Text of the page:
The train to Spain was never going to be enough. Once you’ve sampled the – shall we say ‘peculiar’ – delights of rail travel beyond the borders of dear old Blighty, chances are that sooner or later you’ll need another fix.
|The numerous trains to Spain: By hook or by crook, swear I'm going to 'em all (The Man in Seat 61: http://www.seat61.com/Spain.htm#London-Barcelona_by_daytime_train)|
My good friend The Consultant has a dentist appointment in Budapest – it’s where every middle class Guardianista goes to get their teeth fixed nowadays – and asks me to join her to make a week of it. Or rather, several days of hard-core sightseeing, the likes of which we haven’t experienced since Mexico City in 1990. I’m quite happy to tag along whilst she feverishly goes through the guidebook, ticking off every church, museum, art gallery and tat shop within a ten kilometre radius but first I need to get away on my for a bit of time on my own.
There’s a ten-day gap in my diary between finishing a teaching stint at summer school and presenting myself in downtown Buda – or is it Pest? It’s marked down as ten days of walking already but The Consultant’s kind offer adds another dimension to my plans. At first I consider Hungary’s Blue Trail but deterred by both linguistic terrors and a distinct lack of undulations I plump for Romania. Yes, yes; I hear what you’re saying. Not so much of an adventurous decision given that Romanian is a romance language; still in my comfort zone – but only just.
|The Train to Transylvania - I took the 'alternative' route via Brussels and Cologne (The Man in Seat 61: http://www.seat61.com/Romania.htm#.VAguU1eCBFo)|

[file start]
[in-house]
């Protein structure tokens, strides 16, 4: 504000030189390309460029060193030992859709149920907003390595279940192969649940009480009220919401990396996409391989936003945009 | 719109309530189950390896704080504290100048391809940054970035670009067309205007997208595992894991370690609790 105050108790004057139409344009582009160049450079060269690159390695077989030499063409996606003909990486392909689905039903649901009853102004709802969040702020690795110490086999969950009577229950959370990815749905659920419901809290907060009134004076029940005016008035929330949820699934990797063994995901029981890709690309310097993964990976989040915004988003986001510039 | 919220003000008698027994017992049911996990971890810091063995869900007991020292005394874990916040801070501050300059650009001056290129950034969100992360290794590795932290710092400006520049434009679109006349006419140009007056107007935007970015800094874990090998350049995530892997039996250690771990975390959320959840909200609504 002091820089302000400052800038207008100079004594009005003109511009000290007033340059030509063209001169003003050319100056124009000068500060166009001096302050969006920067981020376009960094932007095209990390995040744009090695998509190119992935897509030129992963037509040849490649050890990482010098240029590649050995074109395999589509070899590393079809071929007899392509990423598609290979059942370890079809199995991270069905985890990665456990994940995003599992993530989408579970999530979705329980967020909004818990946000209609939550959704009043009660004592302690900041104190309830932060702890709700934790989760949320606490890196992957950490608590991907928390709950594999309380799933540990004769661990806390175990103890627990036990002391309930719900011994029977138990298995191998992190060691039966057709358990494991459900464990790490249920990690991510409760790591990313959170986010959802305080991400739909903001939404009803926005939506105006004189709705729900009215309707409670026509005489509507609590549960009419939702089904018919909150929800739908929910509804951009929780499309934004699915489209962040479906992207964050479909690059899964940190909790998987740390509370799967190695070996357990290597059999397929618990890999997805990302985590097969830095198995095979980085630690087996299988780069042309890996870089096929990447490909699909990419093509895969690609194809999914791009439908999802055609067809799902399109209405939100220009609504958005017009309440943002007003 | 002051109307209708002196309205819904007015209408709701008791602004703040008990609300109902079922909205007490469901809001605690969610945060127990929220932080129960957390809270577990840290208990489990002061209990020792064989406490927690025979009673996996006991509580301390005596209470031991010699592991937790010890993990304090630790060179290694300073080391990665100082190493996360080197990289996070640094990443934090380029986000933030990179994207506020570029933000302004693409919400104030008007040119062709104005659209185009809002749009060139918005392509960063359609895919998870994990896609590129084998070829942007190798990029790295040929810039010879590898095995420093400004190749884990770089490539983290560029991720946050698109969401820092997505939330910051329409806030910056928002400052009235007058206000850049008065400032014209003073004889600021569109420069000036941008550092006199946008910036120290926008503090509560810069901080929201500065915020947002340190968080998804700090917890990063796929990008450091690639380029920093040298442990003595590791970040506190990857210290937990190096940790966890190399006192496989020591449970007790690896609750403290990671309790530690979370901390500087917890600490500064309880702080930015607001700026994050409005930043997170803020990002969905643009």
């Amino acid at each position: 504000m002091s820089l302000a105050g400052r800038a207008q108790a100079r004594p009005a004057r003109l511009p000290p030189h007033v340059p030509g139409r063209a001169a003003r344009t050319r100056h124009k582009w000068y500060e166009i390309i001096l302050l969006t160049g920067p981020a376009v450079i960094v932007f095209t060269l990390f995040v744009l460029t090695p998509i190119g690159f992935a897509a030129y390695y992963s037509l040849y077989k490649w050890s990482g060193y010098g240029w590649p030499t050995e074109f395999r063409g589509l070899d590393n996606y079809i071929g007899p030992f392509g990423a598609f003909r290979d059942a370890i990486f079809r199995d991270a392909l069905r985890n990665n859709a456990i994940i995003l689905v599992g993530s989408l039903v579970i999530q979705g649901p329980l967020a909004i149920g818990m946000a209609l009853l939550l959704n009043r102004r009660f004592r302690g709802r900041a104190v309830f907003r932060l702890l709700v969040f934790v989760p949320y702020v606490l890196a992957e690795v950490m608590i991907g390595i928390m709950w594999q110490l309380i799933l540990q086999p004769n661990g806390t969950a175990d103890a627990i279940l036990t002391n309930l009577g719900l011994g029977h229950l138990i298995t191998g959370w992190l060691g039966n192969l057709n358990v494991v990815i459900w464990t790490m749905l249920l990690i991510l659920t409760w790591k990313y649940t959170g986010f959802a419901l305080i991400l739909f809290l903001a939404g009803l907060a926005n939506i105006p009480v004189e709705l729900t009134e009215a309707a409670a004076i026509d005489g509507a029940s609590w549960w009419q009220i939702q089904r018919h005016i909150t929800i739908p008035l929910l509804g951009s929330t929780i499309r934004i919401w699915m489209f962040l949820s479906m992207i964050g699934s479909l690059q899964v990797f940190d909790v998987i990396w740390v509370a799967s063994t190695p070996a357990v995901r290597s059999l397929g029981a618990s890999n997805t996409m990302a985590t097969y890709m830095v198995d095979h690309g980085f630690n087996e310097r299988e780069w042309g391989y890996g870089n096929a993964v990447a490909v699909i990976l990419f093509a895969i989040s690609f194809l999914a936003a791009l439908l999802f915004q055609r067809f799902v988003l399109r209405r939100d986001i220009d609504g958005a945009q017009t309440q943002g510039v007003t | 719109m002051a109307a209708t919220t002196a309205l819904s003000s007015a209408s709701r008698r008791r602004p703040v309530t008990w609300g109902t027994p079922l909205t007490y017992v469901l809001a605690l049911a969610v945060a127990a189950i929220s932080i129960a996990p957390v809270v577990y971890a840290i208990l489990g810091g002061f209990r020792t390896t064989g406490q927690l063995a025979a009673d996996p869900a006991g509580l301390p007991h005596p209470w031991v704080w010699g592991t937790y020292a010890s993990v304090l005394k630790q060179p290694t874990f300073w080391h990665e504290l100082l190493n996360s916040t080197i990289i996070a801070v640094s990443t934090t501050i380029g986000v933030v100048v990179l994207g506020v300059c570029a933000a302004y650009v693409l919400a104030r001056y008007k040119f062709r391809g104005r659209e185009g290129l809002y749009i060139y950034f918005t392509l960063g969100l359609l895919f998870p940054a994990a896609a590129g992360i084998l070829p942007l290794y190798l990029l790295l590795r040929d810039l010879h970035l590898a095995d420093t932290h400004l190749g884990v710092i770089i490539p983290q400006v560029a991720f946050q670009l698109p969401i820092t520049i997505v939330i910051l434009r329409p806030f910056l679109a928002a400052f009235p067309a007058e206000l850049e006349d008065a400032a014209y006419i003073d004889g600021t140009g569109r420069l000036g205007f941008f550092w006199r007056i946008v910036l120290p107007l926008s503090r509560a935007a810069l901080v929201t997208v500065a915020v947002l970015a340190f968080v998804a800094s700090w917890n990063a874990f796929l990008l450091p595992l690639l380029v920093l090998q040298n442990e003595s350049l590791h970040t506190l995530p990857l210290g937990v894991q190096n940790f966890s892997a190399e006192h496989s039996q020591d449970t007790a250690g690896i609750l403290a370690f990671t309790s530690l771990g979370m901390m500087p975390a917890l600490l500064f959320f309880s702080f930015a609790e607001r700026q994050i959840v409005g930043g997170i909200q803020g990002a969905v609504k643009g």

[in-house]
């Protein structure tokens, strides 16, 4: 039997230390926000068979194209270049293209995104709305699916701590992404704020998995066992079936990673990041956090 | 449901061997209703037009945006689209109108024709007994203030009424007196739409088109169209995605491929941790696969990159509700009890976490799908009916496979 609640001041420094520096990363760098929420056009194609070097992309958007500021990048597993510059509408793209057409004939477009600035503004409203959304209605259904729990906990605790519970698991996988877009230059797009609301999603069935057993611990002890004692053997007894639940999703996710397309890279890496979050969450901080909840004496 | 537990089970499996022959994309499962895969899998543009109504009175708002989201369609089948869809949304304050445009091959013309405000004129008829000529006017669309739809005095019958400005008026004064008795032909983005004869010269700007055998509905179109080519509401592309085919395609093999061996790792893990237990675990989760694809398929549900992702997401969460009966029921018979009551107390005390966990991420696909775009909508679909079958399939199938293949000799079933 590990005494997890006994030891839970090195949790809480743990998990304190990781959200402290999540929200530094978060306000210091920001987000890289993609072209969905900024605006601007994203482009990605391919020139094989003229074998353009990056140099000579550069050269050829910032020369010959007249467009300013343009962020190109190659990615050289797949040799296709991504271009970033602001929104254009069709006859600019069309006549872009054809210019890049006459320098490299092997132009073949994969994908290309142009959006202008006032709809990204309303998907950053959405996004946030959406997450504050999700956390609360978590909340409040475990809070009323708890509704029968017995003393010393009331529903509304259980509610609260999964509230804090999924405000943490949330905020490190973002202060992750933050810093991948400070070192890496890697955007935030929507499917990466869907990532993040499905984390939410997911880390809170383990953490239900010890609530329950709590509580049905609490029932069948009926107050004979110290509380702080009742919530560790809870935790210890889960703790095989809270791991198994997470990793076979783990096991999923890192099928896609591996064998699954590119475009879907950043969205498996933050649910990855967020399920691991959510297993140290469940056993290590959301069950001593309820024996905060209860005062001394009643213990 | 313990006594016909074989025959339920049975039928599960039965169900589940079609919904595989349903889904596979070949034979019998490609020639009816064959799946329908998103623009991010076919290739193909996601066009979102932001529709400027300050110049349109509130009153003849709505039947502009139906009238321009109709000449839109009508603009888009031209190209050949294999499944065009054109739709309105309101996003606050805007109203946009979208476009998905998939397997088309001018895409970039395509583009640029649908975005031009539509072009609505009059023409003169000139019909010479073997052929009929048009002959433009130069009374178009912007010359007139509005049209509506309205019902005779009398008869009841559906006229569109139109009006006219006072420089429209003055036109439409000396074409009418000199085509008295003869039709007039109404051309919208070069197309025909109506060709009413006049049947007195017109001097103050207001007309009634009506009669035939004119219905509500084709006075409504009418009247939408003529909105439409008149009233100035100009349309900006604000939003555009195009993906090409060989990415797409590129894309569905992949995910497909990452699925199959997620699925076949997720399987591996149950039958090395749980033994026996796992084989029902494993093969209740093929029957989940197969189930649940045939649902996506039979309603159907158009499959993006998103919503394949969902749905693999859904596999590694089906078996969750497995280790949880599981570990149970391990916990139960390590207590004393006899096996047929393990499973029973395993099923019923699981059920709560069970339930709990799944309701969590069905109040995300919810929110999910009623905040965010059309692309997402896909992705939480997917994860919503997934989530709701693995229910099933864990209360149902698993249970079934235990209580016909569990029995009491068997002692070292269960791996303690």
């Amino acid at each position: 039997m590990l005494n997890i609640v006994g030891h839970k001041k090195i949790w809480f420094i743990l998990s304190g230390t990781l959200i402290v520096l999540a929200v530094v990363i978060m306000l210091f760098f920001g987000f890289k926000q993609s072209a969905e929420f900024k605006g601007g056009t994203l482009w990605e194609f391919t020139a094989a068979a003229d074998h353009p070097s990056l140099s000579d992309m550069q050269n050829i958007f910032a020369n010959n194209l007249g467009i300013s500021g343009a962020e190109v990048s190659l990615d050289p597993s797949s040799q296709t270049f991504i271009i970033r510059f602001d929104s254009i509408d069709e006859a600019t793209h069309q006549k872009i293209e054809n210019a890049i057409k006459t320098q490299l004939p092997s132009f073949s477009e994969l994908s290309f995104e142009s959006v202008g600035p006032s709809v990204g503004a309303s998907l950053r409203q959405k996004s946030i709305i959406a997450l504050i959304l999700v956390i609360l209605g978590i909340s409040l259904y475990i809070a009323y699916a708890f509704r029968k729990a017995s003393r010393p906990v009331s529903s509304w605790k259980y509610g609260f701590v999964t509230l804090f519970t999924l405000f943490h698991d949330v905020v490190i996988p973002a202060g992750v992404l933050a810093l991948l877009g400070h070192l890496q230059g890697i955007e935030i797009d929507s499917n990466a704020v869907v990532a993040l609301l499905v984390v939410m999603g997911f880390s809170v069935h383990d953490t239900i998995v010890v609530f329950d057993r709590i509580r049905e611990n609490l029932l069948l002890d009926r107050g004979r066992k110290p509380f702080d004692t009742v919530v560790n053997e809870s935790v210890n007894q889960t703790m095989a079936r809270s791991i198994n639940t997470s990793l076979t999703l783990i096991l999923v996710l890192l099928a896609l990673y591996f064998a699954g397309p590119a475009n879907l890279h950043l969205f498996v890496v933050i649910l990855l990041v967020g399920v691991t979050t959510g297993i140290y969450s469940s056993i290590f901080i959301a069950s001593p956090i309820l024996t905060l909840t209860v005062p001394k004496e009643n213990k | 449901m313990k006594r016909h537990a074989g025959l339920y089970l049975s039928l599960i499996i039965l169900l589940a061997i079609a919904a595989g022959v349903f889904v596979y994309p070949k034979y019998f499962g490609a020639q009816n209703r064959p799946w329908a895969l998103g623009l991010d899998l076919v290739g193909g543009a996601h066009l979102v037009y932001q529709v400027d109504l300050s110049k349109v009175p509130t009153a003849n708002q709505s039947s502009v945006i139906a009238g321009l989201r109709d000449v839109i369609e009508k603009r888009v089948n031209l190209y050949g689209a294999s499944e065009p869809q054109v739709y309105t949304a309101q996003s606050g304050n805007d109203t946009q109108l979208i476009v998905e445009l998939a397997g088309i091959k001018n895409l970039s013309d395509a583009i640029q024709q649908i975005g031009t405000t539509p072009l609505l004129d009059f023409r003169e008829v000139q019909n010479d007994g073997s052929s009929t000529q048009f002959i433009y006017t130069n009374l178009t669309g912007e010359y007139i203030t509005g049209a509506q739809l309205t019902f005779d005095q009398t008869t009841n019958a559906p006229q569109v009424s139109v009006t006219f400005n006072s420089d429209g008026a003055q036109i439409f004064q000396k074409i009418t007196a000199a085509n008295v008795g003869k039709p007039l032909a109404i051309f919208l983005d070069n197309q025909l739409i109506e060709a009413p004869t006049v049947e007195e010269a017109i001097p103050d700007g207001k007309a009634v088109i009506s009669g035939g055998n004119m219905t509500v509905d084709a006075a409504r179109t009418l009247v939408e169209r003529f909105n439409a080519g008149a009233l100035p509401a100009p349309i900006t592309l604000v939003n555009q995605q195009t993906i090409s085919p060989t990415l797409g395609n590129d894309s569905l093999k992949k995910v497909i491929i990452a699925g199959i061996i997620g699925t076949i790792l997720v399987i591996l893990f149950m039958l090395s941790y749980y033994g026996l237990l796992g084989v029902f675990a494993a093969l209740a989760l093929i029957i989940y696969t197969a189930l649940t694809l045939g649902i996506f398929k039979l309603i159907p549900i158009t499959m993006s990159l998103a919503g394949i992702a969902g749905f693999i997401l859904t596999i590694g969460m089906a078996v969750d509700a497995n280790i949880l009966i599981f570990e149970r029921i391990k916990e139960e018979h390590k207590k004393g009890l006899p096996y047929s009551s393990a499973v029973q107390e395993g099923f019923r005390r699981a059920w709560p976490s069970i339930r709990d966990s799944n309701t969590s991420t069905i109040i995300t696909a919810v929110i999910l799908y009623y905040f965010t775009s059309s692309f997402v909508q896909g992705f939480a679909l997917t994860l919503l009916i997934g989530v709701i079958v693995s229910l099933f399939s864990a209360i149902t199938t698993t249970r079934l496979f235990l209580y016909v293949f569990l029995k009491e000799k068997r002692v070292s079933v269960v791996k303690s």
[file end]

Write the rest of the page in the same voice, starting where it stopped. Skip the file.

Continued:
There was, of course, no question of taking the plane, even more so once I’d read about the ‘Dacian Express’ that links Vienna and Bucharest. Thanks to the munificent ‘Man in Seat 61’, planning a journey right across the continent is now more pleasure than pain. The omniscient deity of European rail travel offers a number itineraries, I selected the option I considered the most romantic: Eurostar to Cologne via Brussels (same fare for both destinations if you make the onward connection with ICE) then an overnight service to Vienna. The girt humungous gap between Vienna and Bucharest would be breached by the Dacian Express, leaving Vienna at 19:46 and passing through Transylvania in the early afternoon of the following day. For too long I dithered over a standard seat, couchette or sleeping berth; by the time I’d opted for the latter it was too late for the ticket to be mailed to me (no e-tickets on this service, as far as I can tell, though you might try the Hungarian Railways website). Just as well, prevarication saved me seventy quid.